This tradition is greatly appreciated by kids, both boys and girls who, according to my experience, really do have fun.
I do not agree with this tradition being called humiliating. I know people who do not like it and therefore decide not to follow it. In the worst case scenario there is still the option of not opening the door. I can ensure everyone reading this that nobody will break inside somebody else’s residence and make them follow this tradition by force. Also please note, as I mentioned in the beginning, only good friends and family members visit each other nowadays, so it also cannot happen that random girl walking down the alley is attacked by “water thugs”.
I can imagine this tradition is hard to understand in its nature without experiencing it with close male and especially female friends, but trust me, it is not here to demonstrate male’s dominance over innocent women. I am sure many Slovaks could view American tradition of Halloween to be stressful and humiliating. They can call Halloween barbaric, disgusting and dishonoring and see nothing funny about scaring the hell out of innocent victims who may suffer heart attacks or to develop psychological issues. I do not view Halloween like this, I am just saying someone who does not know the whole tradition could view it like this.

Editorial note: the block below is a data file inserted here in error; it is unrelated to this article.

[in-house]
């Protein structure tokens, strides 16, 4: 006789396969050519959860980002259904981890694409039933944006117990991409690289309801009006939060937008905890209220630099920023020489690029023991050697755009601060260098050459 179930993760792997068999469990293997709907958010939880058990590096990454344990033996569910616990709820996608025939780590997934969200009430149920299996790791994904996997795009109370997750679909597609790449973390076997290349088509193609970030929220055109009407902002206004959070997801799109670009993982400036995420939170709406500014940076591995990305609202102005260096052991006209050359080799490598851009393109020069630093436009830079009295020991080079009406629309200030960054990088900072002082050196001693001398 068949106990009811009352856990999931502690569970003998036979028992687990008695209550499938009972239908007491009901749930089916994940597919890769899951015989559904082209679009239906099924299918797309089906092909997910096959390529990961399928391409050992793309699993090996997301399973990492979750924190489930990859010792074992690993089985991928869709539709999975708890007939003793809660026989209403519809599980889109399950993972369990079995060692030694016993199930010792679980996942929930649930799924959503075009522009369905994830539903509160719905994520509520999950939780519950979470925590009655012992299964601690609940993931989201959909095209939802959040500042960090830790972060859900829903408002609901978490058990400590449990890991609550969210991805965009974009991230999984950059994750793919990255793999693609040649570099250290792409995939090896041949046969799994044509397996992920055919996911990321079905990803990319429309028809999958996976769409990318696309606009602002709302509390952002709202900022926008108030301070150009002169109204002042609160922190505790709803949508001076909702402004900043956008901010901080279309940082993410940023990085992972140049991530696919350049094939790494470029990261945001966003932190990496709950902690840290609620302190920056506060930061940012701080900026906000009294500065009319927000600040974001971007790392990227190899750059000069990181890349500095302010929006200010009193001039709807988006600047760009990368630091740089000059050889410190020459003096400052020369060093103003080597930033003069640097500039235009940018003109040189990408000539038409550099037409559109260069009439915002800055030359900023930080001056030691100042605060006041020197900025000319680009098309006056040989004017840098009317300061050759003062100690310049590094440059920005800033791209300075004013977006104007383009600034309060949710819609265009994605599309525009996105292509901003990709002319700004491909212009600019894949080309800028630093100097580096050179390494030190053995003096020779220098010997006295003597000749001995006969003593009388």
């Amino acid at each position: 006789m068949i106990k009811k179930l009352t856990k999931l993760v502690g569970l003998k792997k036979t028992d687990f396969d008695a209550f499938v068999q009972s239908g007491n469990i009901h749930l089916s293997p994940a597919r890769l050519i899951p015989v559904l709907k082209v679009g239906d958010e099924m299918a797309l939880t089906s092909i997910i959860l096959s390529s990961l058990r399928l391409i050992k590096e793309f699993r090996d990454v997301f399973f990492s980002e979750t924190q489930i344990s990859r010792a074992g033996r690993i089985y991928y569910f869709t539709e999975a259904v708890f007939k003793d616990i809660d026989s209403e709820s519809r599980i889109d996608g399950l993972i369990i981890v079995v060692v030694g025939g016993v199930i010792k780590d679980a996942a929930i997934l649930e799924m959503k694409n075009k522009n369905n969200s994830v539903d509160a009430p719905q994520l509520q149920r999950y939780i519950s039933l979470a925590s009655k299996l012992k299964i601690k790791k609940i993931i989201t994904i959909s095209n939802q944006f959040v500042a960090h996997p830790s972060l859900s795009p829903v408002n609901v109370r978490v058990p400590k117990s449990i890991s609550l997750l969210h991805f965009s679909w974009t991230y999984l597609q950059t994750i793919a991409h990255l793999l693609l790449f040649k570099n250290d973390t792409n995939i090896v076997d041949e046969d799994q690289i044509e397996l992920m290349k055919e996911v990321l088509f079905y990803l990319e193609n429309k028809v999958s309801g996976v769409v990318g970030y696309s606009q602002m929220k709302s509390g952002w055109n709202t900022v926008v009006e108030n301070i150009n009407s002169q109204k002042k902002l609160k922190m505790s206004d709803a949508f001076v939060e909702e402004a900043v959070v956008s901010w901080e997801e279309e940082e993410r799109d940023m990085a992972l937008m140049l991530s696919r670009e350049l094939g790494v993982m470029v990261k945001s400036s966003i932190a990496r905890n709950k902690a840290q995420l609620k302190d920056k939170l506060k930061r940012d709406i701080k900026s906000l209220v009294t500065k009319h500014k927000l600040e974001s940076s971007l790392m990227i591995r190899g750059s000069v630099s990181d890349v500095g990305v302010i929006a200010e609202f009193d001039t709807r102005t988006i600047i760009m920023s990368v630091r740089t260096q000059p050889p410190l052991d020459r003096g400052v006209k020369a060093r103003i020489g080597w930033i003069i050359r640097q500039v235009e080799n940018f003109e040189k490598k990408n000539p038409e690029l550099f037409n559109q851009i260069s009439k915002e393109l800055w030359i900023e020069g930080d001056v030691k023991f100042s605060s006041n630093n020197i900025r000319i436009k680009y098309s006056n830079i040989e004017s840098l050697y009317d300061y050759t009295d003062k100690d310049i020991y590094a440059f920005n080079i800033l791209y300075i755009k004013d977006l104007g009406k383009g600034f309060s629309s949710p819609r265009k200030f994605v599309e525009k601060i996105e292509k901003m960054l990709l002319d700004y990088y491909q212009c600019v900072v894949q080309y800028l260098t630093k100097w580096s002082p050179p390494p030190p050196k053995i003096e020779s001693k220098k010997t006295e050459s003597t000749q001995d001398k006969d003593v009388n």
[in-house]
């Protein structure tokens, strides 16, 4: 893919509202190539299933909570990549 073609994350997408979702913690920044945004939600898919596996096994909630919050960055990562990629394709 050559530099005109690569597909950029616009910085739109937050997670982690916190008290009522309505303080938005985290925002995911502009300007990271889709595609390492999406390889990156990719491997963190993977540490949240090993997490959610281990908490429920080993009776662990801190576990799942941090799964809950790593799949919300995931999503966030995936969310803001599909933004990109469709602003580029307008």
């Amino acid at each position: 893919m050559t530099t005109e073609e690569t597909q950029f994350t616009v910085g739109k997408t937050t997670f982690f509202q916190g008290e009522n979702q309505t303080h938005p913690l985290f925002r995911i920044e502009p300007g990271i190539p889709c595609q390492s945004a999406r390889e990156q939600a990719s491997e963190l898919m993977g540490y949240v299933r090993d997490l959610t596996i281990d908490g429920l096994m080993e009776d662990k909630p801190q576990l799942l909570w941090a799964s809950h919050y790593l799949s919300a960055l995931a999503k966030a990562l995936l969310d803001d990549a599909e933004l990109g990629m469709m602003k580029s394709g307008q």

With that much appreciated explanation from Maroš S., let’s move on to watch a few videos of footage from the šibačka.
This next video was sent to me last week by Fred G. with the following note attached “At the very beginning, there is a woman at an upstairs window. You might have to pause to catch it…what I think to be an adult woman (a mother?) at an upstairs window. The duration of that scene is but a second or two and I did not go back to look at it a second time. But it registered to me that this was indicative of adult (societal) approval of the tradition.”